Years after my high school graduation, I finally figured out part of my life. Some of my main values are educating people, inspiring people, and empowering people. When I leave this world, I want it to be a more loving, compassionate, understanding, forgiving, and connected place. I act on these values by mixing some careers together: teacher, counselor, consultant, writer, filmmaker, juggler, entertainer. These titles may change—and I may encounter new ones I like—but my values will always stay the same. My values are soaked into all of these fields. In all my art, I’m always teaching about love and compassion. Even as a juggler, I strive to dazzle my audience and make them laugh together. In a sense, I hope they are connected during my act and can forget about their differences or worries for the day.

I think it’s perfectly fine, and probably even normal, to not know what you want to be. You have plenty of choices in the future, and you wouldn’t want to trap yourself into just one. But you need to always think about what gift you can give to the world.

Life is about acting on values, not chasing titles.

- by Nathan Chow
Boston University Class of 2009

Writing resumes and cover letters

As the summer and graduation date approach, the economy may seem too depressing for those who are still struggling looking for a job or internship. But even in these tough economic times, students can improve their odds of finding a job with an appealing résumé, BU advisors say.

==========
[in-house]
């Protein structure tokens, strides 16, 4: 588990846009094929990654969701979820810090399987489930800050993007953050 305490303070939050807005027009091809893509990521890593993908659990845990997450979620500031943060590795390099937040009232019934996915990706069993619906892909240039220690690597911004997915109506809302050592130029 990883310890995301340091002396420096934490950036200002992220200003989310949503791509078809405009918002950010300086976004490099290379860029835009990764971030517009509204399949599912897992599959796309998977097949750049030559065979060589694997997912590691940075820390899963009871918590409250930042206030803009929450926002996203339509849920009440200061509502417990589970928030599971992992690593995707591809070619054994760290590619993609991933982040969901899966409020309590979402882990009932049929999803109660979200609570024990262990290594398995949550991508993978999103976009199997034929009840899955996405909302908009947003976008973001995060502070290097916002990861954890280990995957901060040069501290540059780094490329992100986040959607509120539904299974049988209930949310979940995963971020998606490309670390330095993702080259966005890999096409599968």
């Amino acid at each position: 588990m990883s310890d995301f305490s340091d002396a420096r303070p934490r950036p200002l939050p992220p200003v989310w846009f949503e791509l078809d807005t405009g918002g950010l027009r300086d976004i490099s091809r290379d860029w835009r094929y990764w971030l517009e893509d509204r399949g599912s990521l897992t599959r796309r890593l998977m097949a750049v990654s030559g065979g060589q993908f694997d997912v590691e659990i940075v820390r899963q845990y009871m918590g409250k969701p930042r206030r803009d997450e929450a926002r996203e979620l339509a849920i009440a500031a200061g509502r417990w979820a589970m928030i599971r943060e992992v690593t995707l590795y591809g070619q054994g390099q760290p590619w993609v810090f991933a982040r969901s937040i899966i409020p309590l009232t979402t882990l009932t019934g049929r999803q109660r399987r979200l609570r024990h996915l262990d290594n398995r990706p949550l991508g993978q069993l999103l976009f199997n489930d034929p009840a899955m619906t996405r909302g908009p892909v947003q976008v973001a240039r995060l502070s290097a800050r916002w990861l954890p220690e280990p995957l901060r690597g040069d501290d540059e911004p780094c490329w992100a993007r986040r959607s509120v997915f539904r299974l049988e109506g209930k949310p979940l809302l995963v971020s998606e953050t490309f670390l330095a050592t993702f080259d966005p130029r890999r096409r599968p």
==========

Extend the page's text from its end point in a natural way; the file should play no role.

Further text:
Deborah Halliday, the Assistant Director of Boston University’s Office of Career Services, gives some pointers.

She says:

  • Because a résumé is often the only chance to show a company one’s strength and experience, résumé writing is critical in job searching.
  • “Employers go through the résumés very quickly and they’ll screen you out if the résumé doesn’t appeal to them.”

Some of her advice:

  • Write customized résumés. Consider the expertise a particular job is looking for and keep the résumé relevant.
  • Don’t list courses that are obviously in your territory (for example: Microeconomics and Macroeconomics if you’re an Economics major).
  • Create a master document including ALL your work experience and pick the items relevant for each particular job you’re applying for.

Some resources she suggests:

  • The website of Career Services provides tutorials and templates to help students organize their résumés.